By Paula Quinsee, Relationship Expert, Speaker and Author
Many organizations forget that their employees are human beings and have lives of their own, because they are so focused on chasing the numbers and the targets. But, if your employees are not happy, don’t enjoy coming to work, and feel like their contribution is not being valued they will eventually stop giving their best and start looking for other options.
If an organization has a high staff turnover in a department, then the management style or a particular individual is disrupting the team dynamics. If an organization has a high staff turnover as a whole, then the corporate culture and leadership needs to be assessed.
Our entire world revolves around relationships from the minute we are conceived to the day we die.
Healthy, functional relationships are important to our development and survival. Relationships give us our biggest growth edge based on what we are putting out there and what we are attracting back into our lives, so we constantly need to be aware of where we are at in our heads (our thoughts, attitude) and where we are at in our bodies (our emotional triggers and drivers). In other words we need to develop our soft skills i.e our emotional intelligence.
Corporate relationships are very similar to our personal relationships.
We don’t realize it but there is very little difference between work and personal relationships – the basic principles are the same. Just as children mimic their parents behavior, so too do employees mimic the leadership behavior in the organization. Parents set the tone by which the family functions and thrives whilst leaders set the tone for the corporate culture, values, vision and mission so yes the basic principles are the same, the key difference being that our personal relationships are more emotionally charged as they are driven by romantic love, whilst in the workplace, we are driven by the love we feel for the organization we work for, our fellow colleagues and being valued for the contribution we are making (e.g. rewards and recognition).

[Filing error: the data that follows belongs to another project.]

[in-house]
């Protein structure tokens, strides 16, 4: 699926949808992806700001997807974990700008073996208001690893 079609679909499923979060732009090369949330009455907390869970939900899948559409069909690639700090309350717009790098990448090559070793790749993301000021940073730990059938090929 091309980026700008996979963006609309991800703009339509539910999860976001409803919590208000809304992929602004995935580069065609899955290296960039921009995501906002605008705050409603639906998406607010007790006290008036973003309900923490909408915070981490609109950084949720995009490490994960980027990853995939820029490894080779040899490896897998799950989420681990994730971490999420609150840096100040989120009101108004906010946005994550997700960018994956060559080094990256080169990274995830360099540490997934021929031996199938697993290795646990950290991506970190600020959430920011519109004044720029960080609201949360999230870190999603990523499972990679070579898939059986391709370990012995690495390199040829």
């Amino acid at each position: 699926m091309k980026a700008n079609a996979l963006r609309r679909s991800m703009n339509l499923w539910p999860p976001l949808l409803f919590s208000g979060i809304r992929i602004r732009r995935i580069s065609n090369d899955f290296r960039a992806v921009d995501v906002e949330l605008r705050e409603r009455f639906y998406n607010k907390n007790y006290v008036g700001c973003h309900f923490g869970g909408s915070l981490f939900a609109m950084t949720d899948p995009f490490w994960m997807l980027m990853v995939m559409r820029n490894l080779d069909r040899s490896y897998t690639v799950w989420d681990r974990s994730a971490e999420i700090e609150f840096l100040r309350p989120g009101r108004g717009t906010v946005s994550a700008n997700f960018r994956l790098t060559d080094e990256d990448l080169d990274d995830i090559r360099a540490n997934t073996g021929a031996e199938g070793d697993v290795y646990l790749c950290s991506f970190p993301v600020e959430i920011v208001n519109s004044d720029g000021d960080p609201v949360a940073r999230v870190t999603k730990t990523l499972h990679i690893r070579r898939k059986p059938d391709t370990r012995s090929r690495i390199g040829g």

In fact business partnerships are just like a marriage.
In both instances there is a mutual interest to achieve a mutual, beneficial outcome for all parties concerned. It is important when entering a partnership (business or marriage) that there are very clear boundaries as to what is expected from each person, what the relationship deal breakers are and the vision everyone is working towards. Look to instill values that everyone operates by such as treating each other with respect, being honest about what’s working and what’s not working, manage conflict in a mature manner and finding solutions and outcomes that is win-win for all involved remembering that communication is key every day in everything you do.
We all participate in seminars, read books, engage in webinars and conversations, gain credentials in one area or another but do these learning experiences make us experts? Unfortunately not. Although a fundamental step, they only provide a heightened awareness of the topic and associated skills. Everyone seems to understand this, but only deliberate practice will make us skillful at these things.
How are you practicing and applying your soft skills in your personal and professional relationships?
Paula Quinsee is a Relationship Expert, Tedx speaker and author of the self-help guide Embracing Conflict. Paula is also a consultant to the TV show, Married at First Sight SA. She works with individuals and organisations to cultivate healthy relationships in both personal and professional arenas by focusing on personal growth and development. Go to www.paulaquinsee.com for more information.
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